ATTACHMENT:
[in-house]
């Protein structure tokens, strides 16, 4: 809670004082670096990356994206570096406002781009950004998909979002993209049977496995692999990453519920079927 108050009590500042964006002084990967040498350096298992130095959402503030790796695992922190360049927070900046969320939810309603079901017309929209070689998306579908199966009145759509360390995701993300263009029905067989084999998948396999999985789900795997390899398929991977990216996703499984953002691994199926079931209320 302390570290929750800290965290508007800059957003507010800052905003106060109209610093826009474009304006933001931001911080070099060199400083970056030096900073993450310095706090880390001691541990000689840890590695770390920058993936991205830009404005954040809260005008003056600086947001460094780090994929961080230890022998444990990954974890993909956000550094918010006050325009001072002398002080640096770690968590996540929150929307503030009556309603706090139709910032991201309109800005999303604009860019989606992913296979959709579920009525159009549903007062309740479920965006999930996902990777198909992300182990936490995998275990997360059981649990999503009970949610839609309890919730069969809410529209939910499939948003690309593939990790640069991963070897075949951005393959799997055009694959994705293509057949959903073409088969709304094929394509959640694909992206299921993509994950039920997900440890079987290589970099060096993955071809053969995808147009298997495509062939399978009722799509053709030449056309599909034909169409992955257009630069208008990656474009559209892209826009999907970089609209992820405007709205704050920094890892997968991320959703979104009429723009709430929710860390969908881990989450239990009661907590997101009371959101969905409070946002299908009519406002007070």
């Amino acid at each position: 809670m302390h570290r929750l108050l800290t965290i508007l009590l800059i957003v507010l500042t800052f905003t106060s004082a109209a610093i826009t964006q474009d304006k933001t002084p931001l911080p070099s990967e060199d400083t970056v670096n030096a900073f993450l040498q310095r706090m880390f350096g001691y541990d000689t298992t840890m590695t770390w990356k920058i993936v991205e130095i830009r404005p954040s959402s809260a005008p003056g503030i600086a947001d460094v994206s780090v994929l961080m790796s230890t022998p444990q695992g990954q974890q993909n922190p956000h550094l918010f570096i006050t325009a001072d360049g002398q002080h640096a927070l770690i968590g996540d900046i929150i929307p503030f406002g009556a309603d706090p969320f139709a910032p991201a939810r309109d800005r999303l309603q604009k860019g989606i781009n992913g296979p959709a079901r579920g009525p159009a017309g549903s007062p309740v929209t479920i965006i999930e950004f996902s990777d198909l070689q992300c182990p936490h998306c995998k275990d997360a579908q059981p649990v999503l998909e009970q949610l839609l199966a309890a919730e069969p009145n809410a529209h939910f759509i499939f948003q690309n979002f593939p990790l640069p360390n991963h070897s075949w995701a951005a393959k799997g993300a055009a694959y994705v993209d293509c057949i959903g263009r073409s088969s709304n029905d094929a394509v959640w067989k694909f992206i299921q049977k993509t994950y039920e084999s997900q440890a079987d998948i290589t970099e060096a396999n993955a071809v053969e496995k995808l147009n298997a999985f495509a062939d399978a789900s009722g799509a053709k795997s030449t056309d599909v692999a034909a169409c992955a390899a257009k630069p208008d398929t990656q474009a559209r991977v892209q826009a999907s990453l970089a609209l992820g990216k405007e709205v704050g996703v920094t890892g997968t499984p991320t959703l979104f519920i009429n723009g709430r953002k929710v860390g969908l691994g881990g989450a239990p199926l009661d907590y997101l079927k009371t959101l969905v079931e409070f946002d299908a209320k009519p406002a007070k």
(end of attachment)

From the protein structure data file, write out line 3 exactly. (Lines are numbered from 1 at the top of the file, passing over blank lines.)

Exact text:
């Amino acid at each position: 809670m302390h570290r929750l108050l800290t965290i508007l009590l800059i957003v507010l500042t800052f905003t106060s004082a109209a610093i826009t964006q474009d304006k933001t002084p931001l911080p070099s990967e060199d400083t970056v670096n030096a900073f993450l040498q310095r706090m880390f350096g001691y541990d000689t298992t840890m590695t770390w990356k920058i993936v991205e130095i830009r404005p954040s959402s809260a005008p003056g503030i600086a947001d460094v994206s780090v994929l961080m790796s230890t022998p444990q695992g990954q974890q993909n922190p956000h550094l918010f570096i006050t325009a001072d360049g002398q002080h640096a927070l770690i968590g996540d900046i929150i929307p503030f406002g009556a309603d706090p969320f139709a910032p991201a939810r309109d800005r999303l309603q604009k860019g989606i781009n992913g296979p959709a079901r579920g009525p159009a017309g549903s007062p309740v929209t479920i965006i999930e950004f996902s990777d198909l070689q992300c182990p936490h998306c995998k275990d997360a579908q059981p649990v999503l998909e009970q949610l839609l199966a309890a919730e069969p009145n809410a529209h939910f759509i499939f948003q690309n979002f593939p990790l640069p360390n991963h070897s075949w995701a951005a393959k799997g993300a055009a694959y994705v993209d293509c057949i959903g263009r073409s088969s709304n029905d094929a394509v959640w067989k694909f992206i299921q049977k993509t994950y039920e084999s997900q440890a079987d998948i290589t970099e060096a396999n993955a071809v053969e496995k995808l147009n298997a999985f495509a062939d399978a789900s009722g799509a053709k795997s030449t056309d599909v692999a034909a169409c992955a390899a257009k630069p208008d398929t990656q474009a559209r991977v892209q826009a999907s990453l970089a609209l992820g990216k405007e709205v704050g996703v920094t890892g997968t499984p991320t959703l979104f519920i009429n723009g709430r953002k929710v860390g969908l691994g881990g989450a239990p199926l009661d907590y997101l079927k009371t959101l969905v079931e409070f946002d299908a209320k009519p406002a007070k």